Member of Trump jury excused after expressing concerns about being identified

US

A woman who was selected to serve on the jury in former President Donald Trump’s criminal trial in New York was excused Thursday after she expressed concerns about being identified publicly and her ability to remain impartial.

The juror, a young woman who was chosen to serve on Tuesday, said she “definitely has concerns now” after friends and family asked her if she was a juror, based on reports in the media about those who have been selected. 

“Aspects of my identity have already been out there in public. Yesterday alone, I had friends and family push things to me,” she told the court on Thursday. “I don’t think at this point that I can be fair and unbiased.”

Judge Juan Merchan immediately reprimanded the press for reporting what he considers too much information about the jurors. He said questions about potential jurors’ employers would be redacted from the court record moving forward, and directed reporters not to mention jurors’ physical appearance.

Prosecutors also raised concerns about another juror who has already been selected, saying they discovered information about someone sharing the person’s name who was arrested and potentially involved in a corruption investigation in the 1990s. The juror had not yet arrived at court when prosecutors raised the issue, and a decision on whether to excuse him was put off until he could face questions.

Day 3 of jury selection

Former President Donald Trump attends his criminal trial as jury selection continues at Manhattan Criminal Court on April 18, 2024, in New York City.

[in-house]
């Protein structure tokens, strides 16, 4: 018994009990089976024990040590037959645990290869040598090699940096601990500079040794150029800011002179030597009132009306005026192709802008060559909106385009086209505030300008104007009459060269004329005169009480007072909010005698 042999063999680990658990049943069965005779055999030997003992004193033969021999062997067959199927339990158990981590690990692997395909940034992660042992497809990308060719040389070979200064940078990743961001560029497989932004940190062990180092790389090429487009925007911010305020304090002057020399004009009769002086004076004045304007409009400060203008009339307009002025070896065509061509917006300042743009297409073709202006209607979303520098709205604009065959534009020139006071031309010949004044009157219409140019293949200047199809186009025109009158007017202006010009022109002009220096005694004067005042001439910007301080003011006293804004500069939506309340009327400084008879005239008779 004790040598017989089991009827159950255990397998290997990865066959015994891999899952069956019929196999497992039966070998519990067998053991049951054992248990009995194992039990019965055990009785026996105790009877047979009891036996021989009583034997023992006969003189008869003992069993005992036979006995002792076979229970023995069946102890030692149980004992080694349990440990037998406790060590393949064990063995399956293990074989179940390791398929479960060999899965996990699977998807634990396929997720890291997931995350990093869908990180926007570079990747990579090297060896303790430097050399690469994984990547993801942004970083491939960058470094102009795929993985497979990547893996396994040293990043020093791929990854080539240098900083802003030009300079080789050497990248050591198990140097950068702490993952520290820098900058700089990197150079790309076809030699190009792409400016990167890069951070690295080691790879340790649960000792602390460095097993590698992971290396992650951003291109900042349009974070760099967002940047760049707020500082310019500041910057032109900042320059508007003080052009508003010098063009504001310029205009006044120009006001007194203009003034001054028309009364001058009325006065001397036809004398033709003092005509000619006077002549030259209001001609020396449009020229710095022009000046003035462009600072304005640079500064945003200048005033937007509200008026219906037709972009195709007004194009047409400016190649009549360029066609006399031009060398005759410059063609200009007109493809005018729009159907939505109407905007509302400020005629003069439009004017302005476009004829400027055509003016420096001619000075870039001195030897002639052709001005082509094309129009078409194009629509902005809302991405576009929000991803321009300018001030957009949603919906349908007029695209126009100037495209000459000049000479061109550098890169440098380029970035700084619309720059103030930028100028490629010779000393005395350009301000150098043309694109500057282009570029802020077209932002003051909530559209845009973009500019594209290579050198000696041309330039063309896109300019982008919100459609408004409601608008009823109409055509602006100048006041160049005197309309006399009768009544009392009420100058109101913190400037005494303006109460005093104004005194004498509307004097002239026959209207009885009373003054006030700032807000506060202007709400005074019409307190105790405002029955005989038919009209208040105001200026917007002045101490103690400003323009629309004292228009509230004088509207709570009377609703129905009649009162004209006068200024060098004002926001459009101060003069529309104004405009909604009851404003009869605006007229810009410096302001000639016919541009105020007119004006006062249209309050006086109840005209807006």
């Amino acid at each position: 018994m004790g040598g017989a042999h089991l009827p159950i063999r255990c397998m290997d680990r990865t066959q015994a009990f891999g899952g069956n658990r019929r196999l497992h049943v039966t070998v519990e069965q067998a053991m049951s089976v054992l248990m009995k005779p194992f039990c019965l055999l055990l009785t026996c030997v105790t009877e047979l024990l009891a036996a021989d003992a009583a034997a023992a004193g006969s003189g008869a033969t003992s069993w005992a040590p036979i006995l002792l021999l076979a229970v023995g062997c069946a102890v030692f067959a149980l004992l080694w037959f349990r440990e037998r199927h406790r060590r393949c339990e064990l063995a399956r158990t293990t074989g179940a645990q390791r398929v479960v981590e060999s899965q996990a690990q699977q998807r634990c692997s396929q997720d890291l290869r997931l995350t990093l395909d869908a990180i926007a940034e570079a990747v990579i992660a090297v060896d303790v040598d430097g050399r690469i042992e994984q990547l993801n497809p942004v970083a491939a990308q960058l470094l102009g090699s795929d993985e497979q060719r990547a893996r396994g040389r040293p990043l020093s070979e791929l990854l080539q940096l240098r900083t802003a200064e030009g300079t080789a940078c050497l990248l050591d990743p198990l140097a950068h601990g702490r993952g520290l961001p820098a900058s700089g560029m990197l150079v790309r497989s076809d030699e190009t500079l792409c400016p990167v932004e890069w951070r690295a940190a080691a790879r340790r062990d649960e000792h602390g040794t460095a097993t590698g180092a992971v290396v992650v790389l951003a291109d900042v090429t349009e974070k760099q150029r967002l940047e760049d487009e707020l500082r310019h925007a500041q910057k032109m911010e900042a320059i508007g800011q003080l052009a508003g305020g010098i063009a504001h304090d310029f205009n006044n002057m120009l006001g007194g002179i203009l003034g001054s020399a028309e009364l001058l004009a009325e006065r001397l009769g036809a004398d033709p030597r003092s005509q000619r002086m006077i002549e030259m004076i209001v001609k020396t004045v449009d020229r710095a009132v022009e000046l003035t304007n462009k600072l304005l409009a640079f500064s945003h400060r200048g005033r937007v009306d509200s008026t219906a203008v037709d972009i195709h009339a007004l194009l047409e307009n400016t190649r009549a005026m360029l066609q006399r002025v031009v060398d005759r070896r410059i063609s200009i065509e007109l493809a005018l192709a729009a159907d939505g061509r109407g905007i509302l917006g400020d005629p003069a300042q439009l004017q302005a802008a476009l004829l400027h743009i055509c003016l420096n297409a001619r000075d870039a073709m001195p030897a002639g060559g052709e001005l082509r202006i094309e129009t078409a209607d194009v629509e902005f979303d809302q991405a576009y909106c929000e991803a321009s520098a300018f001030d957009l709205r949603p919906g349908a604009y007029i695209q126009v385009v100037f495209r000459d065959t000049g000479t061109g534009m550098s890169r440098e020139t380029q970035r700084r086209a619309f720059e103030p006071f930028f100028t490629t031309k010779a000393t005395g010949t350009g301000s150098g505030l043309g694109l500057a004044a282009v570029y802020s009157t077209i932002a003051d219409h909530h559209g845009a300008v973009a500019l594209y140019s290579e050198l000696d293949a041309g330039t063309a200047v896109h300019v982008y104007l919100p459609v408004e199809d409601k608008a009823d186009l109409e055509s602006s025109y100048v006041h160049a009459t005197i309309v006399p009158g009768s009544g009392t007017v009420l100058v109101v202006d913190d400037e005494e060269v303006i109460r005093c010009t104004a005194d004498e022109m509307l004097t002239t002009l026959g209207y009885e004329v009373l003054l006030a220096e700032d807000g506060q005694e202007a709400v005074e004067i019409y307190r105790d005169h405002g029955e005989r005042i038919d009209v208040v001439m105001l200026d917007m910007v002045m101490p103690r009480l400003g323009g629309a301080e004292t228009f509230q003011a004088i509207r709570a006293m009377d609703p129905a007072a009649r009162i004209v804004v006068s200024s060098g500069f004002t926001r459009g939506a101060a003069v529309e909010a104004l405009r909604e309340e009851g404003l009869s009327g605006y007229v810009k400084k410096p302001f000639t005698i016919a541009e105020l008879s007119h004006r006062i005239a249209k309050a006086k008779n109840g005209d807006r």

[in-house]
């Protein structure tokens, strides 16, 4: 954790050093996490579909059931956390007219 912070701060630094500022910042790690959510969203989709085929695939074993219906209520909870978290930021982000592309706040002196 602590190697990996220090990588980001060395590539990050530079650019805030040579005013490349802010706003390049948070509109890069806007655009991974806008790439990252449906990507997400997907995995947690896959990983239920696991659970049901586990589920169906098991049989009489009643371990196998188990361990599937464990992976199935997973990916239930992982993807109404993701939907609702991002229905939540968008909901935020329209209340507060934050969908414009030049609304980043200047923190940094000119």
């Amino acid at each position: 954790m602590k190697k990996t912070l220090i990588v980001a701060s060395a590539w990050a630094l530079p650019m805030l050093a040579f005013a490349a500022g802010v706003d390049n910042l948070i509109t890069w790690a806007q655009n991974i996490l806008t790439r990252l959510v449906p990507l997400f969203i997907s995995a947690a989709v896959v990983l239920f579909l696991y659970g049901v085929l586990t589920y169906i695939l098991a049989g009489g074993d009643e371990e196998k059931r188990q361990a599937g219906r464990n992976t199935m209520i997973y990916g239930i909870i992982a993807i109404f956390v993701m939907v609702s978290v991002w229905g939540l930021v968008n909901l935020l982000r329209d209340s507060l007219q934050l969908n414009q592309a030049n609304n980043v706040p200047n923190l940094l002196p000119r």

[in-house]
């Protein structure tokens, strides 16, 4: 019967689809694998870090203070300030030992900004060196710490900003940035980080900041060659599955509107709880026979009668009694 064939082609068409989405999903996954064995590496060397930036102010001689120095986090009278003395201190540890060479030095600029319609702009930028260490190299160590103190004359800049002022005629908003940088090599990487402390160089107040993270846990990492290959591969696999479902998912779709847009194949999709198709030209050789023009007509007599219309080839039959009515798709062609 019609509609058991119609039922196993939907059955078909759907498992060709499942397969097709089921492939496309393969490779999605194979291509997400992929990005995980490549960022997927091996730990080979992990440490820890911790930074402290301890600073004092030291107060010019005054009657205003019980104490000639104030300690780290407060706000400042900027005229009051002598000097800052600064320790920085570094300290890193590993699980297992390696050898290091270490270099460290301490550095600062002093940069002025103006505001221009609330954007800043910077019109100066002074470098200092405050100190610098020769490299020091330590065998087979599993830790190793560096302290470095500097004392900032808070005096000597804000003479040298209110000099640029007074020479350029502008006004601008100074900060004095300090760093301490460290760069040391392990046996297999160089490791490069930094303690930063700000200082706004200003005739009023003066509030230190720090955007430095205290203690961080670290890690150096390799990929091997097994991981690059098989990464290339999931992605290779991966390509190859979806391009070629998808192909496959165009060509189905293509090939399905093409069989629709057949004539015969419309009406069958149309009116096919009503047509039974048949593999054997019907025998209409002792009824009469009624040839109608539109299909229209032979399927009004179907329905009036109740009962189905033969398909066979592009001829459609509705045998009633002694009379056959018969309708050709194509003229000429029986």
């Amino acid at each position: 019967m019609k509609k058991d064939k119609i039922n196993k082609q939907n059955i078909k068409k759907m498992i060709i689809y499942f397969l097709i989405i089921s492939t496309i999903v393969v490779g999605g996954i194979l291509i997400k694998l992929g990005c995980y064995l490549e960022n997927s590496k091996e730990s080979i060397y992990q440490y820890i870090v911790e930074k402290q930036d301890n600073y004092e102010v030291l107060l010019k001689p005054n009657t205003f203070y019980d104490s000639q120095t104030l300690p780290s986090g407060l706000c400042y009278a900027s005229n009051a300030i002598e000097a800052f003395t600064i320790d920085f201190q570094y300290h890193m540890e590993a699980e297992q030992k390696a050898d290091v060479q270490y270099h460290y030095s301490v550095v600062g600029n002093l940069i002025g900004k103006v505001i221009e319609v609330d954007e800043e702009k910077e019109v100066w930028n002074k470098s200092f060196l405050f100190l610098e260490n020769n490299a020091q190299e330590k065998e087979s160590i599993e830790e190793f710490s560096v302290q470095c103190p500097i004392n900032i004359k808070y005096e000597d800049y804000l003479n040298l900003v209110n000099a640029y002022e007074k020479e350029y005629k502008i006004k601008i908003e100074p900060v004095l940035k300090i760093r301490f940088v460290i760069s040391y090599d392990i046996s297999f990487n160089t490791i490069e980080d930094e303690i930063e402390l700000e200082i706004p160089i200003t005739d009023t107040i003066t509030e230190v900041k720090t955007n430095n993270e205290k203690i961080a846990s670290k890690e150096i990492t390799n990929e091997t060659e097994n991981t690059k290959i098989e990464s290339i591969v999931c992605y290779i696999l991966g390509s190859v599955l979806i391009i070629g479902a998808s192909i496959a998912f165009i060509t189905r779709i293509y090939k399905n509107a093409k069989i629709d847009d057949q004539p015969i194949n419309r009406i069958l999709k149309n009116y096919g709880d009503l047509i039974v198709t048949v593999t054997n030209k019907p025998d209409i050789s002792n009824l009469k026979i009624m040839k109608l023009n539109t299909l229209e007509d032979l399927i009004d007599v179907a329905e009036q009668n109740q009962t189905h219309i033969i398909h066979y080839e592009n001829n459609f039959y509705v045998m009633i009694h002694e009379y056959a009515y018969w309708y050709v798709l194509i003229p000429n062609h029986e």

Former President Donald Trump attends his criminal trial as jury selection continues at Manhattan Criminal Court on April 18, 2024, in New York City.

Timothy A. Clary-Pool/Getty Images


A new cohort of 96 Manhattan residents filled the courtroom Thursday as attorneys worked to fill the remaining six slots on the jury, plus half a dozen alternates.

Half of the new group — 48 — said they could not be impartial and were immediately excused. Nine others were excused for other reasons, which were not disclosed. Those who remain will undergo a 42-question assessment designed to help the lawyers glean their feelings about Trump and their ability to fairly decide the outcome of the first criminal trial of a former president in U.S. history.

Earlier in the week, a smaller group that made it past the initial screening was questioned individually as consultants for the lawyers combed through their online lives. Some were confronted by Trump’s attorneys with social media posts dating back years before they were excused. 

Each side in the case is allowed 10 peremptory challenges, enabling them to excuse a potential juror without explanation, and there are an unlimited number of “for cause” challenges, which call for a person to be excused if there’s a clear conflict. The judge must sign off on the latter.

With a new batch of 96 Manhattanites being considered Thursday, each side has four peremptory challenges remaining. They will also have five more peremptory challenges when choosing the six alternates.

Trump pleaded not guilty when he was indicted more than a year ago on 34 felony counts of falsification of business records. He denies all allegations in the case, which revolves around reimbursements to former attorney Michael Cohen, for a “hush money” payment to adult film star Stormy Daniels. Prosecutors say Trump covered up the reimbursements in order to distance himself from the payment, which days before the 2016 presidential election temporarily bought Daniels’ silence about an alleged affair. Trump has also denied having the affair.

Trump has raged against the case, accusing prosecutors of charging him for political reasons. He has also frequently lashed out at the judge on social media, accusing Merchan of bias. But in the courtroom, Trump has been largely quiet and reserved, even appearing to nod off from time to time.

Still, Merchan had to warn Trump on Tuesday about “audibly uttering something … speaking in the direction of the juror” under questioning at the time about one of her social media posts. 

“I won’t tolerate that. I will not have any jurors intimidated in this courtroom. I want to make that crystal clear,” Merchan said. 

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